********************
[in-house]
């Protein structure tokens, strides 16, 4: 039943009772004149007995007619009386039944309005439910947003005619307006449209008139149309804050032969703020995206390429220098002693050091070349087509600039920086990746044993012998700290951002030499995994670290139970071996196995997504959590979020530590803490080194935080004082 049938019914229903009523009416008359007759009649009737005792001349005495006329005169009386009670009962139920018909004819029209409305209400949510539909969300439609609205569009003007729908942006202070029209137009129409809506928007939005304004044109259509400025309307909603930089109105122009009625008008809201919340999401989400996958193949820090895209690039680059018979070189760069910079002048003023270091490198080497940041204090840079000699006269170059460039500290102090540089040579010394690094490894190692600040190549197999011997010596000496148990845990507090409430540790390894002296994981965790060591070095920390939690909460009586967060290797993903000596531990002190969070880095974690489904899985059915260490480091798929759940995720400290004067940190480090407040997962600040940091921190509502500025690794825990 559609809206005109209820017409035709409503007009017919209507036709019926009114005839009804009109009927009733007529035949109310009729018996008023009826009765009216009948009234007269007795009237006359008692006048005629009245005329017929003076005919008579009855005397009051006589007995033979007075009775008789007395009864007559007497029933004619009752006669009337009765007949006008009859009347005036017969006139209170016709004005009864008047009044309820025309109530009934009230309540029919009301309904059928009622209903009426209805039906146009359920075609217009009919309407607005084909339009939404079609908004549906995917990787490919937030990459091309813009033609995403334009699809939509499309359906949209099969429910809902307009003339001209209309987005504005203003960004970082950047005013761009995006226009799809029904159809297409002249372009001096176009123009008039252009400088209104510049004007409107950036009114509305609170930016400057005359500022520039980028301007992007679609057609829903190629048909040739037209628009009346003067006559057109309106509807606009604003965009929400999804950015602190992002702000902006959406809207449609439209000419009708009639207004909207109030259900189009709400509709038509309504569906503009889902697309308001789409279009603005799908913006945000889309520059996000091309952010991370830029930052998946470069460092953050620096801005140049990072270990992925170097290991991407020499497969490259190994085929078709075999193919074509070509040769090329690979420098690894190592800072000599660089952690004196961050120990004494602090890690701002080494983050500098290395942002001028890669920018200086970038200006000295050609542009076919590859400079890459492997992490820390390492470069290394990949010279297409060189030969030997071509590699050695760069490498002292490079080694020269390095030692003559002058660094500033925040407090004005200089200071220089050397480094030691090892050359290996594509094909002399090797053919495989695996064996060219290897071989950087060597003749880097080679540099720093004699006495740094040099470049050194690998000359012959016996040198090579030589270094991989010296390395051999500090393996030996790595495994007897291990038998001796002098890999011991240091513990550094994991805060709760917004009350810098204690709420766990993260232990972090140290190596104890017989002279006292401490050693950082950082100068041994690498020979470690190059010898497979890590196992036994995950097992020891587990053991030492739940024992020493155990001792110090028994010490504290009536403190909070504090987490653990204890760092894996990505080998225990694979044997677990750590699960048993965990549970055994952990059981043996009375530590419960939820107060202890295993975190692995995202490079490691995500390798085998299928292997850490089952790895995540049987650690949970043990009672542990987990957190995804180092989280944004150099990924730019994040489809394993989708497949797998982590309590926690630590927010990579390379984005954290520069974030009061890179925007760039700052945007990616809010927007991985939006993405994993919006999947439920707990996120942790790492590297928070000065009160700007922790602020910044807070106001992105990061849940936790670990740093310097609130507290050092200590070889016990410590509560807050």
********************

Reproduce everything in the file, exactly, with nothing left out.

[in-house]
């Protein structure tokens, strides 16, 4: 039943009772004149007995007619009386039944309005439910947003005619307006449209008139149309804050032969703020995206390429220098002693050091070349087509600039920086990746044993012998700290951002030499995994670290139970071996196995997504959590979020530590803490080194935080004082 049938019914229903009523009416008359007759009649009737005792001349005495006329005169009386009670009962139920018909004819029209409305209400949510539909969300439609609205569009003007729908942006202070029209137009129409809506928007939005304004044109259509400025309307909603930089109105122009009625008008809201919340999401989400996958193949820090895209690039680059018979070189760069910079002048003023270091490198080497940041204090840079000699006269170059460039500290102090540089040579010394690094490894190692600040190549197999011997010596000496148990845990507090409430540790390894002296994981965790060591070095920390939690909460009586967060290797993903000596531990002190969070880095974690489904899985059915260490480091798929759940995720400290004067940190480090407040997962600040940091921190509502500025690794825990 559609809206005109209820017409035709409503007009017919209507036709019926009114005839009804009109009927009733007529035949109310009729018996008023009826009765009216009948009234007269007795009237006359008692006048005629009245005329017929003076005919008579009855005397009051006589007995033979007075009775008789007395009864007559007497029933004619009752006669009337009765007949006008009859009347005036017969006139209170016709004005009864008047009044309820025309109530009934009230309540029919009301309904059928009622209903009426209805039906146009359920075609217009009919309407607005084909339009939404079609908004549906995917990787490919937030990459091309813009033609995403334009699809939509499309359906949209099969429910809902307009003339001209209309987005504005203003960004970082950047005013761009995006226009799809029904159809297409002249372009001096176009123009008039252009400088209104510049004007409107950036009114509305609170930016400057005359500022520039980028301007992007679609057609829903190629048909040739037209628009009346003067006559057109309106509807606009604003965009929400999804950015602190992002702000902006959406809207449609439209000419009708009639207004909207109030259900189009709400509709038509309504569906503009889902697309308001789409279009603005799908913006945000889309520059996000091309952010991370830029930052998946470069460092953050620096801005140049990072270990992925170097290991991407020499497969490259190994085929078709075999193919074509070509040769090329690979420098690894190592800072000599660089952690004196961050120990004494602090890690701002080494983050500098290395942002001028890669920018200086970038200006000295050609542009076919590859400079890459492997992490820390390492470069290394990949010279297409060189030969030997071509590699050695760069490498002292490079080694020269390095030692003559002058660094500033925040407090004005200089200071220089050397480094030691090892050359290996594509094909002399090797053919495989695996064996060219290897071989950087060597003749880097080679540099720093004699006495740094040099470049050194690998000359012959016996040198090579030589270094991989010296390395051999500090393996030996790595495994007897291990038998001796002098890999011991240091513990550094994991805060709760917004009350810098204690709420766990993260232990972090140290190596104890017989002279006292401490050693950082950082100068041994690498020979470690190059010898497979890590196992036994995950097992020891587990053991030492739940024992020493155990001792110090028994010490504290009536403190909070504090987490653990204890760092894996990505080998225990694979044997677990750590699960048993965990549970055994952990059981043996009375530590419960939820107060202890295993975190692995995202490079490691995500390798085998299928292997850490089952790895995540049987650690949970043990009672542990987990957190995804180092989280944004150099990924730019994040489809394993989708497949797998982590309590926690630590927010990579390379984005954290520069974030009061890179925007760039700052945007990616809010927007991985939006993405994993919006999947439920707990996120942790790492590297928070000065009160700007922790602020910044807070106001992105990061849940936790670990740093310097609130507290050092200590070889016990410590509560807050």